Visitors explore the Windley Key Fossil Reef Geological State Park.

For those looking to take a closer peek at the underbelly of the Florida Keys, a trip to Windley Key Fossil Reef Geological State Park could not be more eye-opening. Because areas of the park once operated as a quarry site, exposed quarry walls provide an amazing glimpse into a time when the islands were still submerged and teeming with marine life.

Earth is several billions years old. In order to make sense of the planet’s long, long history, geologists have broken its story down to a more easily digestible series of periods, epochs, eras, and ages. Most of the planet’s history falls under the term of Precambrian Time. It represents about 90 percent of the planet’s history. Precambrian Time begins at the beginning of time and ended some 542 million years ago. It was here when the planet developed its oceans, significant land masses, and atmosphere.

The Paleozoic Era begins at the end of Precambrian Time and lasted until just under 300 million years ago. The next major period is the Mesozoic Era lasting from about 250 million to 185 million years ago. The most famous of the periods in this era is the Jurassic Period, better known as the Age of Reptiles. The last of the eras, the Cenozoic Era, begins with the end of the dinosaurs some 66 million years ago. The Cenozoic is the modern era and is referred to as the Age of Mammals.
The Cenozoic Era is divided by some experts into the Tertiary and Quaternary periods. The Tertiary consists of the Paleocene, Eocene, Oligocene, Milocene, and Pliocene Epochs. The Quaternary Period consists of the most recent epoch, the Pleistocene, and the current Holocene Epoch. The last epoch, the Pleistocene was aptly named as it is based on the Greek word for “most recent.” The Pleistocene Epoch spanned, roughly, from 2.6 million years ago, or the end of the Pliocene Epoch, to about 11,700 years ago and is most famously associated with the Ice Age.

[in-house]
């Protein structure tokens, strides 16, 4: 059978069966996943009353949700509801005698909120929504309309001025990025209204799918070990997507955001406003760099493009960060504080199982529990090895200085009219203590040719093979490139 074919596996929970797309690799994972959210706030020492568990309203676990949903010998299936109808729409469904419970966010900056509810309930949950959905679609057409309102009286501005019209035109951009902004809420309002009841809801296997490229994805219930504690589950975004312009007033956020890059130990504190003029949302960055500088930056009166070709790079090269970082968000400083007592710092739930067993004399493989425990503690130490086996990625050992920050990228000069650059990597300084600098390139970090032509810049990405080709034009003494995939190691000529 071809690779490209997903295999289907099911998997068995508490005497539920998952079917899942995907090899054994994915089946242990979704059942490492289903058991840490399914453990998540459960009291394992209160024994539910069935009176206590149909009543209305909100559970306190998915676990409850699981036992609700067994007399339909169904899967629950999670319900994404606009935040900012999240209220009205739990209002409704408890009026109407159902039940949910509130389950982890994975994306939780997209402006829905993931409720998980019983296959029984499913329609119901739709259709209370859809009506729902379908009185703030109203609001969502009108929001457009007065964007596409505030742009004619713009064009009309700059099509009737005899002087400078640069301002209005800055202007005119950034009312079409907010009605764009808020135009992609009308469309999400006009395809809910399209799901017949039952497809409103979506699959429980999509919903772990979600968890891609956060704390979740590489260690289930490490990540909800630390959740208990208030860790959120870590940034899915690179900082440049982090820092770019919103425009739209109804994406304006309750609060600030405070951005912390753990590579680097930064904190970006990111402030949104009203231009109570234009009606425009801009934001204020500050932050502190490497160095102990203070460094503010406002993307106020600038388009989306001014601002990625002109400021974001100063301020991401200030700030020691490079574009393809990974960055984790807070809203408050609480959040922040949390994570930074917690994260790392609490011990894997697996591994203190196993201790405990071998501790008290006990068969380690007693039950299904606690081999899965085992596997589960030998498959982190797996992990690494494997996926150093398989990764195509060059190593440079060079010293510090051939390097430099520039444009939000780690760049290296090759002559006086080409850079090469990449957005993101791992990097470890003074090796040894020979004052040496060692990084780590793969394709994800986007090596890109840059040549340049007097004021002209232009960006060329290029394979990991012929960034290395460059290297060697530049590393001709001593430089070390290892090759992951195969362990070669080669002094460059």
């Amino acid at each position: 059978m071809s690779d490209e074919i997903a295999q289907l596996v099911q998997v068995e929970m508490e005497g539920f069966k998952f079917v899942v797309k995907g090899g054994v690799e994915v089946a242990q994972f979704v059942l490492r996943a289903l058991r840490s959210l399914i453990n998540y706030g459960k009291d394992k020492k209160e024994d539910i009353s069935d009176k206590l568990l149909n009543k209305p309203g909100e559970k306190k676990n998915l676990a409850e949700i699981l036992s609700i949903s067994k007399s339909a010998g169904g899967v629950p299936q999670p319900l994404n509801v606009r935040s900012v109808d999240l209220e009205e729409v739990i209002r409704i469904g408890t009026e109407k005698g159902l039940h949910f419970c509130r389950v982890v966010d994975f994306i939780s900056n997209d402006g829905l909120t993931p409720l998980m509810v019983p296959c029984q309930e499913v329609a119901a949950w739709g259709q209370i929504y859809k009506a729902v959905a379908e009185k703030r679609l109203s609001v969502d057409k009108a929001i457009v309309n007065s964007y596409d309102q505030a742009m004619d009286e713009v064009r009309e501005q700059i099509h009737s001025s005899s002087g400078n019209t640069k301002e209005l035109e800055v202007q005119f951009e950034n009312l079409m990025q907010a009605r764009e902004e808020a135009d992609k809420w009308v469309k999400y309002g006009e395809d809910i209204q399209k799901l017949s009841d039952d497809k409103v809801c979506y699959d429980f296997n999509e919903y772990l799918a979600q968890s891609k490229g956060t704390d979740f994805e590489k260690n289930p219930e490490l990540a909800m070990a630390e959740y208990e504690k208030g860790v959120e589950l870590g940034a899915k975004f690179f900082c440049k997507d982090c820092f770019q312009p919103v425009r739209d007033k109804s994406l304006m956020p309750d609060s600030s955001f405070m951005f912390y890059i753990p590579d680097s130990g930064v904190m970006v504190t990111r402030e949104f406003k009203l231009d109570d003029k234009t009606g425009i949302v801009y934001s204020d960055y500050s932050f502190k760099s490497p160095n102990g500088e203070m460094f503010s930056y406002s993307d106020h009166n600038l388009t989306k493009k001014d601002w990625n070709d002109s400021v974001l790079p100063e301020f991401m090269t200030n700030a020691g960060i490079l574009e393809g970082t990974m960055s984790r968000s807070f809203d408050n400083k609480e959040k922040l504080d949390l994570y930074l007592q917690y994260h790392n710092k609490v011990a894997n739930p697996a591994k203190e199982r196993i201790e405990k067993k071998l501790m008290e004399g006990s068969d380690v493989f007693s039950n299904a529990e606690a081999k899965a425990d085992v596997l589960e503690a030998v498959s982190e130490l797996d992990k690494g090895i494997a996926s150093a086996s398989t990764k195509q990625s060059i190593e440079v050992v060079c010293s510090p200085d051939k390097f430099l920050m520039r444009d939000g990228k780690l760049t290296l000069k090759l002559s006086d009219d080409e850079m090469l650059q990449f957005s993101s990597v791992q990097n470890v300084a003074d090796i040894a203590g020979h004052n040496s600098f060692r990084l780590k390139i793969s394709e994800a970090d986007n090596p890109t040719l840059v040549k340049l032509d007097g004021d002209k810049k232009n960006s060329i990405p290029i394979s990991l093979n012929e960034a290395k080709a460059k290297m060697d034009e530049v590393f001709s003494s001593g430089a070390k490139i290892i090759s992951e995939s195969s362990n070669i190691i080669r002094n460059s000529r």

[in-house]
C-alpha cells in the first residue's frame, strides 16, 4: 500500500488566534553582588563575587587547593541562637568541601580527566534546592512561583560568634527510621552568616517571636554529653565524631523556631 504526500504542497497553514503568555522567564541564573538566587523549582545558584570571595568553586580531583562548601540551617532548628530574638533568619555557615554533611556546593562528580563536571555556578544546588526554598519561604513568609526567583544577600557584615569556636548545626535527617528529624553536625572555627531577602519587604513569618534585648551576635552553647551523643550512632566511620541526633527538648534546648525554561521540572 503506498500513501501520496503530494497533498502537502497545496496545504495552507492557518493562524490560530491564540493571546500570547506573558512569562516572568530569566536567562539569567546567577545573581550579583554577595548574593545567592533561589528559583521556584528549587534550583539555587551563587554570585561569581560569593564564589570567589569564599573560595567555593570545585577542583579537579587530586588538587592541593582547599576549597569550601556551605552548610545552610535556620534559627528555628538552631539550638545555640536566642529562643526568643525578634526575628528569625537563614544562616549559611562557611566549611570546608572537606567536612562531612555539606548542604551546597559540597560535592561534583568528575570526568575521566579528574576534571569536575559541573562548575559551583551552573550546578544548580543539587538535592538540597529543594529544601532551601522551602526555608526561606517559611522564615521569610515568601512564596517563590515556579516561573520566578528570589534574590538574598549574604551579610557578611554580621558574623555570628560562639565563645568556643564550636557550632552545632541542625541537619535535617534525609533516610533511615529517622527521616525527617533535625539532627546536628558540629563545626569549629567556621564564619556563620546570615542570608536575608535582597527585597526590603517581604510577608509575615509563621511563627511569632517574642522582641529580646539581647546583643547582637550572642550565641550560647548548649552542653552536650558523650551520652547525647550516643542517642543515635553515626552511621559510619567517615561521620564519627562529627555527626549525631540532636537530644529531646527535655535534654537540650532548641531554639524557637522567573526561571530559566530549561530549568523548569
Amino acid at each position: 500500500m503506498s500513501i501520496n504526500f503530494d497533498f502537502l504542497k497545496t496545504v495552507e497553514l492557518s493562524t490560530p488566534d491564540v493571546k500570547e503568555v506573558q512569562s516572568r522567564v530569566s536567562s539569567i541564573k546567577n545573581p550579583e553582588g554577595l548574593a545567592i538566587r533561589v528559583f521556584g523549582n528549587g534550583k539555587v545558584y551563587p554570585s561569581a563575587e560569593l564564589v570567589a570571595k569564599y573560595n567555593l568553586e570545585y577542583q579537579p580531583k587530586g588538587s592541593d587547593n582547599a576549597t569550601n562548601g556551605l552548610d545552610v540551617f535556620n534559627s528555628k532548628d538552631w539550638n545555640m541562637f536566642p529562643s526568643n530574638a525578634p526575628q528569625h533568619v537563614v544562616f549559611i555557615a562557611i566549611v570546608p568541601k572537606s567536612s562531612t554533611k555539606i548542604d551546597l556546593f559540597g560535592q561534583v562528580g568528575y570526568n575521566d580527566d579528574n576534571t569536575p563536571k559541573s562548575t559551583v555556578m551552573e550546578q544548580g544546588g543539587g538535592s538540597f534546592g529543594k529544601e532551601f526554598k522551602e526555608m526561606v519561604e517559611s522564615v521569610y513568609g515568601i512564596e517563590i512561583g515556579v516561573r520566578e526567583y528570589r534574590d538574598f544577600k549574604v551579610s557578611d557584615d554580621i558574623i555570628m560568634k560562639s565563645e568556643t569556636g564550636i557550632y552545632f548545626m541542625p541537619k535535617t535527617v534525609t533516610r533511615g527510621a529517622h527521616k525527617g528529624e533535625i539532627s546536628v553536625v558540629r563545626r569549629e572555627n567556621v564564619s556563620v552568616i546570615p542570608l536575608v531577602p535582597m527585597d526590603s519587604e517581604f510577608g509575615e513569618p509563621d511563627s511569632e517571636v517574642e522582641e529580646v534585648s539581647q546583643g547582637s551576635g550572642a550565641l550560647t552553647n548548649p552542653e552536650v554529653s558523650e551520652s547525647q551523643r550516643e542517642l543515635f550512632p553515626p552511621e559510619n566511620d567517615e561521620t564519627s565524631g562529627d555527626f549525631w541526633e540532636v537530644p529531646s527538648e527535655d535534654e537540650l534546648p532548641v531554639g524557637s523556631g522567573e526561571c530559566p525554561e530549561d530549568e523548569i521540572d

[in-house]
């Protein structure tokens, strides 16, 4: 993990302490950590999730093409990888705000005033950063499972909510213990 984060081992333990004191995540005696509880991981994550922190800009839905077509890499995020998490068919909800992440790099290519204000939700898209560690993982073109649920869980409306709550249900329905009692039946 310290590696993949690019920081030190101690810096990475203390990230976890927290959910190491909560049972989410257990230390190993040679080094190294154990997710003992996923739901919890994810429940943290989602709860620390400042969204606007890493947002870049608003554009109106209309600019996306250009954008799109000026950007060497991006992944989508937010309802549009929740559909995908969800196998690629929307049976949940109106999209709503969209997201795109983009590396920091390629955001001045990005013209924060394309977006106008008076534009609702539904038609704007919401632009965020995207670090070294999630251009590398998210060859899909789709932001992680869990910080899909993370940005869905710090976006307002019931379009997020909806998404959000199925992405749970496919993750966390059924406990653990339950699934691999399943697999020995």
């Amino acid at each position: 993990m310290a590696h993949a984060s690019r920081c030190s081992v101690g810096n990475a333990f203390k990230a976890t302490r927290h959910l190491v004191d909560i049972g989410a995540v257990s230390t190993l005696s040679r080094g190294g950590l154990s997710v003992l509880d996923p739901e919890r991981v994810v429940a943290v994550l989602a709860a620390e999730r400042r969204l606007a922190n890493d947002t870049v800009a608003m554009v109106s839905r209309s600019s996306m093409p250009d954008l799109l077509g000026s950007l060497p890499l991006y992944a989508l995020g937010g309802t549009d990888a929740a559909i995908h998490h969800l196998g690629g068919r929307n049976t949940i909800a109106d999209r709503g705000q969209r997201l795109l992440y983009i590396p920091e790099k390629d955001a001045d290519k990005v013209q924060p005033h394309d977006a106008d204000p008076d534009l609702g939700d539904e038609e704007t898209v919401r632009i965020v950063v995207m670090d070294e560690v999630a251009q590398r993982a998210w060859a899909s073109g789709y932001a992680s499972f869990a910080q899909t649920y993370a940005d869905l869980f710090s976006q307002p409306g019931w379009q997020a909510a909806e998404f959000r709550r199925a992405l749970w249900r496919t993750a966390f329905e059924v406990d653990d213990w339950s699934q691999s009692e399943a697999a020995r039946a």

During the Pleistocene Epoch, the planet is described as going through an Icehouse Earth period. There are basically two different climatic periods that have been assigned to the planet’s history, warmer periods which are called Greenhouse Earth periods and the colder periods. During Icehouse Earth, cyclical patterns of glacial ebbs and flows are observed and follow, roughly, 100,000 year intervals. These consist of extended periods of glacial expansion lasting roughly 80,000 years, called Glacial Periods, followed by a 20,000 year period of glacial retreat called Interglacial Periods.
The Pleistocene Epoch’s last Glacial Period saw the planet as a largely colder and drier world with as much as a third of the modern land mass covered in ice. In what is today the central and northeastern United States, some of the ice fields that had formed measured as much as two miles thick. Because sea levels had dropped significantly during this period, what would become known as the Florida peninsula was a much larger feature than it is today. By some accounts, it stretched all the way east to Hawk Channel, flowing between the modern barrier reef system and the island chain from the Northern Keys encompassing Biscayne National Park to Key West. The land mass also encompassed Florida Bay and the whole of the archipelago. To the west, the peninsula stretched 100 miles further out into the Gulf of Mexico.
The end of this last Ice Age occurred during what has been recorded as the Last Glacial Maximum that occurred approximately 20,000 years ago. During the Last Glacial Maximum, the planet entered a warming cycle and the tremendous ice sheets that had built up through the last Ice Age began to melt. When, some 18,000 years ago, sea levels began to rise and coastal areas began to flood, a modern Florida slowly began to materialize. It would take thousands of years, but as it did, temperatures, too, began to rise and Florida’s modern, hot and humid climate began to be established. Florida, as it became defined as the state of Florida on March 3, 1845 and recognized as the Sunshine State today, became its modern self some 8,000 years ago.
The Florida Keys archipelago, too, slowly began to appear or, in this case, reappear. Coral reefs began to form in the Atlantic shallows some 350,000-400,000 years ago. Subsequent sea level fluctuations would intermittently cover and uncover these corals, in cases exposing them to sun and air. When this would occur, land would develop atop these exposed sections of reefs only to be again covered during the next rise in sea levels.
One of these ancient reefs forms the basis of the Florida Keys which developed atop fossilized beds of coral and limestone. Two kinds of limestone went into the creation of the island chain, Key Largo limestone and Miami limestone. While the Key Largo variety is generally associated with the Keys north of, roughly, Bahia Honda, the Miami variety is the limestone associated with the Keys south and west of Big Pine Key. In reality, Key Largo limestone runs the length of the archipelago and is topped by layers of Miami limestone in the Lower Keys and all the way to the Dry Tortugas.